Exploring England #31
Imagine you’re driving from Kendal to York, and just past Kirkby Lonsdale you come to a car park on the side of the road . It’s full of cars, buses and motorbikes but there’s nothing to indicate why everyone has stopped. What would you do? Continue on, all the while wondering what the attraction was, or turn off to find out?
It wasn’t difficult for curiosity to get the better of us – of course we stopped to investigate. From the road there was nothing to see but a food and coffee van strategically placed nearby. Plenty of people were taking advantage of the treats on offer, but there had to something more, so we continued on until we came to a bridge over the River Lune. We soon discovered it wasn’t just an ordinary bridge – it was a scheduled ancient monument dating from medieval times.
Known as The Devil’s Bridge, the triple arched stone bridge is the finest of its kind in Northern England. It was probably built in the 14th century, but records of its construction were lost in York during the English Civil War. The bridge was in use until 1932 when, a little further upstream, Stanley Bridge was constructed to cope with increasing traffic demands.
How did the bridge get its devilish name? According to local legend, the Devil offered to build a bridge over the river in one night, and in return he demanded the soul of the first being to cross in the morning. He was outsmarted when a woman threw some bread which her dog chased onto the bridge.
We imagined the Devil may have been very annoyed by this trickery, but thankfully there was no sign of him when we crossed the bridge. On the opposite bank of the river, both The Devil’s Bridge and Stanley Bridge were beautifully reflected in the river.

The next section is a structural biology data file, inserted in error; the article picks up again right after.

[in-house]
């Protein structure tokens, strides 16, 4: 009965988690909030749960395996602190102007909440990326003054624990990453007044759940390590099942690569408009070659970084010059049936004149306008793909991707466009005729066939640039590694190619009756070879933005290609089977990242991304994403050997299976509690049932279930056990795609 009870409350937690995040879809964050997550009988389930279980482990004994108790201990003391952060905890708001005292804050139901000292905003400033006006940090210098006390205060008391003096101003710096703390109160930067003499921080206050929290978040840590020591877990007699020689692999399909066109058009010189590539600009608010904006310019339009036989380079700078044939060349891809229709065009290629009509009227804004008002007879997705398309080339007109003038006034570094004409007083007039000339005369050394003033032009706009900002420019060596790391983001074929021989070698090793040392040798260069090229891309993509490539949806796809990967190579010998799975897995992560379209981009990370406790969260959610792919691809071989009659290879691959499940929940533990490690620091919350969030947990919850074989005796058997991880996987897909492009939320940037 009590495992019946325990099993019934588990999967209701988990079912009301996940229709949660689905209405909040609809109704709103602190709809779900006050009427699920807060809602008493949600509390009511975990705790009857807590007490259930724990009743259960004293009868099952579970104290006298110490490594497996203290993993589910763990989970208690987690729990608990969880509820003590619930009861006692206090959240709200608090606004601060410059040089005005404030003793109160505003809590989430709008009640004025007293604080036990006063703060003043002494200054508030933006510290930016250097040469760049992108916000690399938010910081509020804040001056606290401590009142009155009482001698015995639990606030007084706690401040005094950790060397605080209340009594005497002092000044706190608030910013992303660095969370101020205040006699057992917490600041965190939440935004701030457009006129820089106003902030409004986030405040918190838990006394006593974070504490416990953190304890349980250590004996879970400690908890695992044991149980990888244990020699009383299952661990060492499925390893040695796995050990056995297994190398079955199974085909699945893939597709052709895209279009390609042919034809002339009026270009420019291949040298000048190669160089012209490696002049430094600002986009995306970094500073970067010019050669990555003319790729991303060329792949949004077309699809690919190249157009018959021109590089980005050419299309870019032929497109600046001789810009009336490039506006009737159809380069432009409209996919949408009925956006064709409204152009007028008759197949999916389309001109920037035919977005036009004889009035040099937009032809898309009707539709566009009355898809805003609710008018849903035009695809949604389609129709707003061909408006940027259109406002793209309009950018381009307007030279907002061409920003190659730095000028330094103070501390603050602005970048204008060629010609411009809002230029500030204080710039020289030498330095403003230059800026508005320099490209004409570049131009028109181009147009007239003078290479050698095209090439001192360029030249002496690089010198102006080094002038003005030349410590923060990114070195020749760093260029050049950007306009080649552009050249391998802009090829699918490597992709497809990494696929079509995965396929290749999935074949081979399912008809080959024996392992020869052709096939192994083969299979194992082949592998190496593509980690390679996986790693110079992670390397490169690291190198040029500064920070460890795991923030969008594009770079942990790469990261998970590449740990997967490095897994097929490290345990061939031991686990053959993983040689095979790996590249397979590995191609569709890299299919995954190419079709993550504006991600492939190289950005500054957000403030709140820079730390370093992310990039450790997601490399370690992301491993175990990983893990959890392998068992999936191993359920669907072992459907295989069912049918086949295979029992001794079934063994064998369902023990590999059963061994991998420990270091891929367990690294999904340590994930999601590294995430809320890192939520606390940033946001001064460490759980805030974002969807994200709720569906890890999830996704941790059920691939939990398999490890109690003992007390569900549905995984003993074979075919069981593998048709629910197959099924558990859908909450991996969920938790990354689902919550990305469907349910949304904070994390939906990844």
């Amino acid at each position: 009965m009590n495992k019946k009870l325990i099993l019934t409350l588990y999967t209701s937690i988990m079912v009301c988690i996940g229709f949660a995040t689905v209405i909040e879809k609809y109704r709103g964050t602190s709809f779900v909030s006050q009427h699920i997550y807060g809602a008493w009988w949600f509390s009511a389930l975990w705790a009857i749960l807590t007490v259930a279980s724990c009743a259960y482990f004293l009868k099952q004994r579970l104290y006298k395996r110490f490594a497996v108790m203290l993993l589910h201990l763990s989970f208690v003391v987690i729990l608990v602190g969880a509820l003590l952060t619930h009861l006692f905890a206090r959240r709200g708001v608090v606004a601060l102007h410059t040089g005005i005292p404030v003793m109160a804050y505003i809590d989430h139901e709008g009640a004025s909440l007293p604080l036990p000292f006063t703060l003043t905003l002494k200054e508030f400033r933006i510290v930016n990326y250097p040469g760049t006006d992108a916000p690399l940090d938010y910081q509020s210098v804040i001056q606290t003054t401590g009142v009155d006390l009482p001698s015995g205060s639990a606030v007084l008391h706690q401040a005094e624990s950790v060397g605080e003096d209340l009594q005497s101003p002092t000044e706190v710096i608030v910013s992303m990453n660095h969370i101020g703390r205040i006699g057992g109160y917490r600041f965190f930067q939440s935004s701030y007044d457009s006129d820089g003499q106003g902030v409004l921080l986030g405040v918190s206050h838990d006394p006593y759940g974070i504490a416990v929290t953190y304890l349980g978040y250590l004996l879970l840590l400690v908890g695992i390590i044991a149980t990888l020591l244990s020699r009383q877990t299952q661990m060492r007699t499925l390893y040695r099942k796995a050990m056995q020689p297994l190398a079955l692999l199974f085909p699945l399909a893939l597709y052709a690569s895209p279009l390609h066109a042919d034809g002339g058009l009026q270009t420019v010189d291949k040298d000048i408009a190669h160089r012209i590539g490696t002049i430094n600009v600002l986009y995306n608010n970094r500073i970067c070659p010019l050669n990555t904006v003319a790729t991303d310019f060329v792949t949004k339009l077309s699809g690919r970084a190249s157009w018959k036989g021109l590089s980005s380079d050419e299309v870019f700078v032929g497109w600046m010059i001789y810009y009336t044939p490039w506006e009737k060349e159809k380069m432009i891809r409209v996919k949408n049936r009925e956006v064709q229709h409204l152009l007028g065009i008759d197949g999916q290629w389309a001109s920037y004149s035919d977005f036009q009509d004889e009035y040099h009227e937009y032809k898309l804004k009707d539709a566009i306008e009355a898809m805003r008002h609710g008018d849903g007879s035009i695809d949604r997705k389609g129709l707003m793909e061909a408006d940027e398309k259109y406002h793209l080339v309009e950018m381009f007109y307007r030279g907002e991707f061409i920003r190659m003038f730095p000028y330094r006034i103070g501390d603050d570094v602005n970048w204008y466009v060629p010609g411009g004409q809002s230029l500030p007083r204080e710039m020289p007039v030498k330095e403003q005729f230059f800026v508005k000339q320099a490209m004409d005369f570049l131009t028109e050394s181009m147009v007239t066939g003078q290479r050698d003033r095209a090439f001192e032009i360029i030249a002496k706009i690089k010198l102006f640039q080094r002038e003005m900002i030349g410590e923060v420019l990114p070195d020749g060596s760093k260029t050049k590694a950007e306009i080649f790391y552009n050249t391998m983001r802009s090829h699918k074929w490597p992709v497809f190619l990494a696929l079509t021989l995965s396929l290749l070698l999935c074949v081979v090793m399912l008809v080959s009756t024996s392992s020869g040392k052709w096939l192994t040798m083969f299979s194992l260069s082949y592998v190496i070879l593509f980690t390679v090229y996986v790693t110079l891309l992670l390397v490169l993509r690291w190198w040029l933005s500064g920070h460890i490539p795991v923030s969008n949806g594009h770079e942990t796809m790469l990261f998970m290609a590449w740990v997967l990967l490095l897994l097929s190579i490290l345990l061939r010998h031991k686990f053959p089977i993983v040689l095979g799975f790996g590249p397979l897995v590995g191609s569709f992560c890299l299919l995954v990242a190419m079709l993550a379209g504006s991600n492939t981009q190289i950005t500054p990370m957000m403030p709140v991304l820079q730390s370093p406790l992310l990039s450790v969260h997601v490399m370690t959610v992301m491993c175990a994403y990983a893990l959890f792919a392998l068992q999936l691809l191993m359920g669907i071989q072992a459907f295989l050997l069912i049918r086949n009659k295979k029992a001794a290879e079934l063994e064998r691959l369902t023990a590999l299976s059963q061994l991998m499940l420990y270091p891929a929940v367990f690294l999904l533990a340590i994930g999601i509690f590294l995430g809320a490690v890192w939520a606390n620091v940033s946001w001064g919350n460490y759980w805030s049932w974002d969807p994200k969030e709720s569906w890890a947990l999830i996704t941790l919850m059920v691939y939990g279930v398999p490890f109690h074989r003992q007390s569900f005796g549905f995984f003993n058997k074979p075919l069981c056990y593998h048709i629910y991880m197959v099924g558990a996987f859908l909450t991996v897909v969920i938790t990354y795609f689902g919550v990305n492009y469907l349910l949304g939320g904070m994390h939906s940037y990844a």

At the western end of the bridge we found an intriguing sign.
Again curiosity took over – what were Radical Steps? We thought perhaps a curving spiral staircase or a twisting set of ornamented treads leading to a mysterious destination! We set off along the shaded path beside the River Lune to find out.
When we came to the steps, they weren’t radical at all. Steep, worn and covered in moss, 86 steps went up the hillside in an orderly fashion. It was only when we got to the top that we discovered the origin of the name. Built in 1819 by Francis Pearson, the steps were christened “Radical” because of his strong political beliefs.
At the top of the steps we found a tiny cottage, just big enough for one.
Nearby on Church Brow was Ruskin’s View, a lookout high above the Lune Valley. A painting completed in 1822 by the artist JMW Turner later inspired the poet John Ruskin to describe the scene as ‘one of the loveliest in England, therefore in the world’. As we stood admiring the view of the valley and mountains beyond, it was hard to disagree.
A cheeky robin posing on the fence seemed to enjoy the view too.
From the lookout, the path continued past the Norman Church of St Mary the Virgin and its graveyard dotted with timeworn headstones to the old market square, complete with an ancient market cross. In medieval times, this was the site of the swine market.
Instead of taking the main road into town, we followed a footpath lined on either side with high stone walls and prickly hedges. It took us past beautiful old homes and green fields back to Bridge Brow and The Devil’s Bridge.
After a walk full of exploration and discovery, we were grateful to see the van still open – now it was coffee time!
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